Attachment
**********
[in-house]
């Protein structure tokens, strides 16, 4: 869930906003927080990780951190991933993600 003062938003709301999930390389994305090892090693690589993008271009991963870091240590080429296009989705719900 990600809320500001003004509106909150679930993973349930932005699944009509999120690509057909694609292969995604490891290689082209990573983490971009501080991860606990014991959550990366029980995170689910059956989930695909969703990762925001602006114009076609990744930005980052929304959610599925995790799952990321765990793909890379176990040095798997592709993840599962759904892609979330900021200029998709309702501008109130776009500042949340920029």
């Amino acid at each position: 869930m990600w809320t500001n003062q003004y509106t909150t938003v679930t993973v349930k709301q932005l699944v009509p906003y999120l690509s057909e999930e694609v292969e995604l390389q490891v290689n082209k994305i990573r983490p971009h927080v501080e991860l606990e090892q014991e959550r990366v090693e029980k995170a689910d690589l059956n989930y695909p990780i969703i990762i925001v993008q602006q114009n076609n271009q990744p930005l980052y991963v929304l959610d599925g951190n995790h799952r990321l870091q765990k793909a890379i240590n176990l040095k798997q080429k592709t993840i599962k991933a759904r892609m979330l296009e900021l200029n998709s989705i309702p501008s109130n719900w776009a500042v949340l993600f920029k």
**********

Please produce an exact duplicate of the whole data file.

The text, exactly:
[in-house]
């Protein structure tokens, strides 16, 4: 869930906003927080990780951190991933993600 003062938003709301999930390389994305090892090693690589993008271009991963870091240590080429296009989705719900 990600809320500001003004509106909150679930993973349930932005699944009509999120690509057909694609292969995604490891290689082209990573983490971009501080991860606990014991959550990366029980995170689910059956989930695909969703990762925001602006114009076609990744930005980052929304959610599925995790799952990321765990793909890379176990040095798997592709993840599962759904892609979330900021200029998709309702501008109130776009500042949340920029």
């Amino acid at each position: 869930m990600w809320t500001n003062q003004y509106t909150t938003v679930t993973v349930k709301q932005l699944v009509p906003y999120l690509s057909e999930e694609v292969e995604l390389q490891v290689n082209k994305i990573r983490p971009h927080v501080e991860l606990e090892q014991e959550r990366v090693e029980k995170a689910d690589l059956n989930y695909p990780i969703i990762i925001v993008q602006q114009n076609n271009q990744p930005l980052y991963v929304l959610d599925g951190n995790h799952r990321l870091q765990k793909a890379i240590n176990l040095k798997q080429k592709t993840i599962k991933a759904r892609m979330l296009e900021l200029n998709s989705i309702p501008s109130n719900w776009a500042v949340l993600f920029k």